• Growing up Catholic, the Apostles’ Creed at every mass I went to said “He descended to the dead,” which I assume referred to Sheol.

  • Really Paulo? That’s interesting because I grew up Roman Catholic too and we used to recite the Nicean Creed. The first time I heard the Apostle’s Creed was at the Stations of the Cross and when we got to “descended into hell” I was flabergasted. I couldn’t believe we said that.

  • Excellent post! I’ve been wondering about just this questions recently. Our new church says the apostle’s creed, which I appreciate. The version we say has “he descended into hell”, but footnotes it interpretively with “making full atonement for sin”.

  • David, you really need to take a look at Grudem’s chapter on this. He deals with the history of the Creed and how the different versions came together. Fascinating read.

  • In his Sys. Theo.?

  • Yea, chapter 27 I think.

  • It’s in the 1 Peter commentary he did – in the Appendix. (Tyndale New Testament Commentaries – ISBN 0-85111-886-0). And I concur – a fascinating and well argued read.

    The fact that we now even seem to be singing this (“You’re the Lion of Judah”) is getting even more concerning. People seem to be quite happy with this phrase in the last verse, and yet it’s wrong! And as we remember songs better than just words, it’s rolling round in people’s heads.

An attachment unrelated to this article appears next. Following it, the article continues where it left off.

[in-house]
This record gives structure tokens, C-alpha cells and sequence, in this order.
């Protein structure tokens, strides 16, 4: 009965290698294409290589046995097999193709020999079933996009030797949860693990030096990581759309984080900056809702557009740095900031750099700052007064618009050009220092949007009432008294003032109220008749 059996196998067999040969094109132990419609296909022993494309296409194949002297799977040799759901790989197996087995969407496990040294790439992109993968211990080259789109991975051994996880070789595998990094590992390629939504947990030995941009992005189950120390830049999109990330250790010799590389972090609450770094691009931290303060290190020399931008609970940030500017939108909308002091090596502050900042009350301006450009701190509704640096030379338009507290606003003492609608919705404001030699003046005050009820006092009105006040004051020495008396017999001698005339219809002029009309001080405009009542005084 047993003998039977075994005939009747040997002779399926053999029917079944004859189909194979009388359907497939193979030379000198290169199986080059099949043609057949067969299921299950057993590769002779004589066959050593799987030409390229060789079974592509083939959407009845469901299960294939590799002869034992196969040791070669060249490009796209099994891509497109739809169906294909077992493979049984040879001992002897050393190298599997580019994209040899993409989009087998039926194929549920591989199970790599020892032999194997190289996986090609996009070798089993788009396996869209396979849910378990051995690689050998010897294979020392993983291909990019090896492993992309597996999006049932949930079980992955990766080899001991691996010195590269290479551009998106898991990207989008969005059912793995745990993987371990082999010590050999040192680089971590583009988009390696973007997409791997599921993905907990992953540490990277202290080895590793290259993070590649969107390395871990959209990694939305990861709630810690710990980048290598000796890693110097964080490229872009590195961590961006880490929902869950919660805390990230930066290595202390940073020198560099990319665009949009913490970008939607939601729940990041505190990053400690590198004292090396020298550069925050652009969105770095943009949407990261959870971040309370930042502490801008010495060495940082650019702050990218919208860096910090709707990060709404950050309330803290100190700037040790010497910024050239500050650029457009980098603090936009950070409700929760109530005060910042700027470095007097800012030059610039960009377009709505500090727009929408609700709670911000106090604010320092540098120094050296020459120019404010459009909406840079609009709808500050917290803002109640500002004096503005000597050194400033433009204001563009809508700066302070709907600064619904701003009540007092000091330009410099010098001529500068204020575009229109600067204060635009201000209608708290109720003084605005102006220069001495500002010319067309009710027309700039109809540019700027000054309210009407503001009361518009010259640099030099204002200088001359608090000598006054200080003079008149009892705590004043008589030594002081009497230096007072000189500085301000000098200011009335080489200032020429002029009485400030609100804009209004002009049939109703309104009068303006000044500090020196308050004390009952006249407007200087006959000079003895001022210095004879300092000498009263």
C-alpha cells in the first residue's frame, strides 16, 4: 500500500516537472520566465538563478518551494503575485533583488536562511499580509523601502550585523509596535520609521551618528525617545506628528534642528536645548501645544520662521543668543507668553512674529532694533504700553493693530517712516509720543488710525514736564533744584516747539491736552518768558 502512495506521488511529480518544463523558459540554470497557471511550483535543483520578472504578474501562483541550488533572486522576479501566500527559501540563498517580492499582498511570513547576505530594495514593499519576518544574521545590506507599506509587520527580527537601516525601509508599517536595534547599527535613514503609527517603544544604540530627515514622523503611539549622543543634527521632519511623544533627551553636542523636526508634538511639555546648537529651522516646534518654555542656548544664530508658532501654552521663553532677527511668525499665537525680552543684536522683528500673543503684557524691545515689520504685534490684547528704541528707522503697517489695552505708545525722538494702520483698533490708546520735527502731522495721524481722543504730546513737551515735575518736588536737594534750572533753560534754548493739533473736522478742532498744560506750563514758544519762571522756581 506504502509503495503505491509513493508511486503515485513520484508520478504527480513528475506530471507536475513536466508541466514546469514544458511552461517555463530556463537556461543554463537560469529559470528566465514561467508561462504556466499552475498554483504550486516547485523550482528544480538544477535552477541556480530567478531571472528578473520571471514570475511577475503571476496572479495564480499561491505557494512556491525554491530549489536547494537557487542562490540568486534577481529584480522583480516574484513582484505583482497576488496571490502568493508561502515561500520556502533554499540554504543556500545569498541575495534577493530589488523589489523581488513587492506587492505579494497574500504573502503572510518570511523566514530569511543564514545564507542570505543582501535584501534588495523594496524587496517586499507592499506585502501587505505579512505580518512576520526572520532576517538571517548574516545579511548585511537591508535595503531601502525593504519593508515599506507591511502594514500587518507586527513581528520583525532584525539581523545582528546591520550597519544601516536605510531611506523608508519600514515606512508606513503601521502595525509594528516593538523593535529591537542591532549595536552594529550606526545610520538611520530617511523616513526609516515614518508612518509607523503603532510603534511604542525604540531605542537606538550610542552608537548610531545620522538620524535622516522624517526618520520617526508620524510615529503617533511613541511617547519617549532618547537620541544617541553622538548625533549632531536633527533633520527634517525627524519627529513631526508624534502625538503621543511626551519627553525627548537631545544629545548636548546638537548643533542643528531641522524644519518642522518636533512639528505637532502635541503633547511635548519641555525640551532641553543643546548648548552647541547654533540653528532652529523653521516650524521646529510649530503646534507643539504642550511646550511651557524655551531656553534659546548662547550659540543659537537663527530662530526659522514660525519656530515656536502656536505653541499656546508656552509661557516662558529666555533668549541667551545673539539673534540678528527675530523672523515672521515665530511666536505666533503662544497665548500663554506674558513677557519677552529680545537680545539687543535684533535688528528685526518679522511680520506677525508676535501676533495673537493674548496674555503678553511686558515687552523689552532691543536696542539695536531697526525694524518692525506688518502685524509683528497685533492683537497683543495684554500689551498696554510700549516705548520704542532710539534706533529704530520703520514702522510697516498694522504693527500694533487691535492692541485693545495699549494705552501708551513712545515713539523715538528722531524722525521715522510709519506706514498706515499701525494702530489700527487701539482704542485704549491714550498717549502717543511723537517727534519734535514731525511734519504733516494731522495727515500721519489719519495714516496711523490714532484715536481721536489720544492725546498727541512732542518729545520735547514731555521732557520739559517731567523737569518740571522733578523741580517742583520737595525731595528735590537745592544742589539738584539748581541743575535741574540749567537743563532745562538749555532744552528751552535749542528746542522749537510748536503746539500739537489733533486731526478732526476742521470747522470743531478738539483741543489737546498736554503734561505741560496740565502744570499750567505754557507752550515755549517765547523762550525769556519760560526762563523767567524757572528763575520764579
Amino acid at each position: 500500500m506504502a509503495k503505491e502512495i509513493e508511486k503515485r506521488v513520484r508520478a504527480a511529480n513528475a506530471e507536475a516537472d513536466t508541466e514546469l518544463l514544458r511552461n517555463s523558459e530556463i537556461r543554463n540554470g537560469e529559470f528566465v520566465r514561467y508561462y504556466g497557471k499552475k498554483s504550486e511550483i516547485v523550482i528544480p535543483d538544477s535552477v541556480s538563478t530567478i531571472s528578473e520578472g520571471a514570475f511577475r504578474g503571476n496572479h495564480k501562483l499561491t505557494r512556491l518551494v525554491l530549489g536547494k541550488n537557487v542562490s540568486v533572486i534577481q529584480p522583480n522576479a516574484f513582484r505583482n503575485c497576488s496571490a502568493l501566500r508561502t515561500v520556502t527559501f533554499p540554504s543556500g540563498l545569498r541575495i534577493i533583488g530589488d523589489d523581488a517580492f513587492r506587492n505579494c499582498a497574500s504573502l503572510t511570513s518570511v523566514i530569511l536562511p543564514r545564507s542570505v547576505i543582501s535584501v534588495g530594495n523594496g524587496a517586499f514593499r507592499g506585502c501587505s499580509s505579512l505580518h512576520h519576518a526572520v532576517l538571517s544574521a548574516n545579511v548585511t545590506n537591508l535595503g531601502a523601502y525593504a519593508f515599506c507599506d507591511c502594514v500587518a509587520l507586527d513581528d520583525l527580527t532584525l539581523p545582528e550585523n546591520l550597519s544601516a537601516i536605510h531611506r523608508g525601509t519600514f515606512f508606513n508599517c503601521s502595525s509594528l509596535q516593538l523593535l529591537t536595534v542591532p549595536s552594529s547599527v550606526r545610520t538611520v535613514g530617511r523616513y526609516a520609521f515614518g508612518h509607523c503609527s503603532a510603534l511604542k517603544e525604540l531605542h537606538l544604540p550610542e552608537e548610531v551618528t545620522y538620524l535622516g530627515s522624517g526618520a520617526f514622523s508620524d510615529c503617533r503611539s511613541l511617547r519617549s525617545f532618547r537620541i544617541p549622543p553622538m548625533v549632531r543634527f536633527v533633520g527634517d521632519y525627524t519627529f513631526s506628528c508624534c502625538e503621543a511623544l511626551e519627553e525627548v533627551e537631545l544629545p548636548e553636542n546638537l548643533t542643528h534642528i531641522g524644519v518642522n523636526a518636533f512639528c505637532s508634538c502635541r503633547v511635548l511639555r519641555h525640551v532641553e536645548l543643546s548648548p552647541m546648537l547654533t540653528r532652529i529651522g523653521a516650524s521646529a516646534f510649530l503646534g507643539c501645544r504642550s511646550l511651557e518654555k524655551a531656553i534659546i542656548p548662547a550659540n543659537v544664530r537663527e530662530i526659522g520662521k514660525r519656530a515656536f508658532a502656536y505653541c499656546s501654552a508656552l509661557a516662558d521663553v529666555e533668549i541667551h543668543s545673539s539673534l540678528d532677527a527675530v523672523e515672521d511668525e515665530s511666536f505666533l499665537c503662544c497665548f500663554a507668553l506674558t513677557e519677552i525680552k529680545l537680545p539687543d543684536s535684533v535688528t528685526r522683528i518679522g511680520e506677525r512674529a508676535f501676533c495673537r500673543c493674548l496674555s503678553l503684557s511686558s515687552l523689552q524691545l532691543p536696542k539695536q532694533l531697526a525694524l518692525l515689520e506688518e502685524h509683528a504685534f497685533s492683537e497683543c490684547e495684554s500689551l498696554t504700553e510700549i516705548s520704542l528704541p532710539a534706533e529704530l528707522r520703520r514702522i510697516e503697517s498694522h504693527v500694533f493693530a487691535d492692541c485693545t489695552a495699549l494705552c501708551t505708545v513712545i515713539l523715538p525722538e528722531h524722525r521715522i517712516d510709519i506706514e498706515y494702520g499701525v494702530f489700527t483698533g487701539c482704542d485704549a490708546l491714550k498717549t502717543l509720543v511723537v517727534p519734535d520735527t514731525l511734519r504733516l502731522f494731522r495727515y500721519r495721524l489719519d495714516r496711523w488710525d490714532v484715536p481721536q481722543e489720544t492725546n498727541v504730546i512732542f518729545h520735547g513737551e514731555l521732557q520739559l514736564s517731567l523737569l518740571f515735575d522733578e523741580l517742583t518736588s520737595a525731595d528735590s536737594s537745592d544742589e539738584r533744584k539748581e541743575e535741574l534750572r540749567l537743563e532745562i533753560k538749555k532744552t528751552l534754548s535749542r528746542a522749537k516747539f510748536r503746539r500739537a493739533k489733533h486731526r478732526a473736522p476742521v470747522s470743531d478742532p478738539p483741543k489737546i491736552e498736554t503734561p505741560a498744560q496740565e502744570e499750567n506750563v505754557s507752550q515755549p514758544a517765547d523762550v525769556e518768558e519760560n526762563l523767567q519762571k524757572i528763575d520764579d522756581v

Call me a pedant, but we should change the line in this song to read “Who descended to death, yet was raised ….”.

  • I don’t see what all the fuss is about.

    Hell does not mean ‘the place of eternal punishment’ in the creed. It means ‘Hades’, the place of the dead.

    In the Anastasis (Harrowing of Hell) icons, Christ is depicted as leading all humanity out of Hell. Now, shall we assume that this meant all humanity was in the place of eternal torment and Christ has rescued all humanity from eternal torment, or rather that all humanity was subject to death and that Christ has become the firstborn among the dead, the first resurrection in the general resurrection?

  • Hey Matt. The big deal is that “hell” and “Hades” in the modern mind mean the place of eternal suffering. So for us to say the creed in the current form would lead people to a misunderstanding. Something needs to be done.

    Also, as I’ve said, the original versions of the creed had either that Jesus died or he descended into hades but not both. The creed was not established by a council (as far as I know) but was edited together. So why not go with the original version of the creed? That’s what we mean by it anyway right?

    Finally, I know you’re Eastern Orthodox but even you will admit that the icons are not inspired. Scripture is. Let’s let Scripture tell us about these things.

  • I suppose in a sense I agree that an icon is not ‘inspired’ in that it is not an original source of doctrine that is dogmatically and incontrovertibly binding on the believer’s conscience. If we’re using ‘sola’ criteria, that is.

    On the other hand, icons are pictoral representations of the Church’s dogmatic theology, which most certainly is inspired.

    My point is that the teaching of the historic church has been that Christ descended to the DEAD and there overthrew Death, and that this is what is meant by ‘hell’. I talked about the icon to prove it.

    The Apostles’ Creed did not appear in any council. It grew up rather organically, as a tool for catechesis of those pursuing baptism.

Join the Discussion

You may use these HTML tags and attributes: <a href="" title=""> <abbr title=""> <acronym title=""> <b> <blockquote cite=""> <cite> <code> <del datetime=""> <em> <i> <q cite=""> <s> <strike> <strong>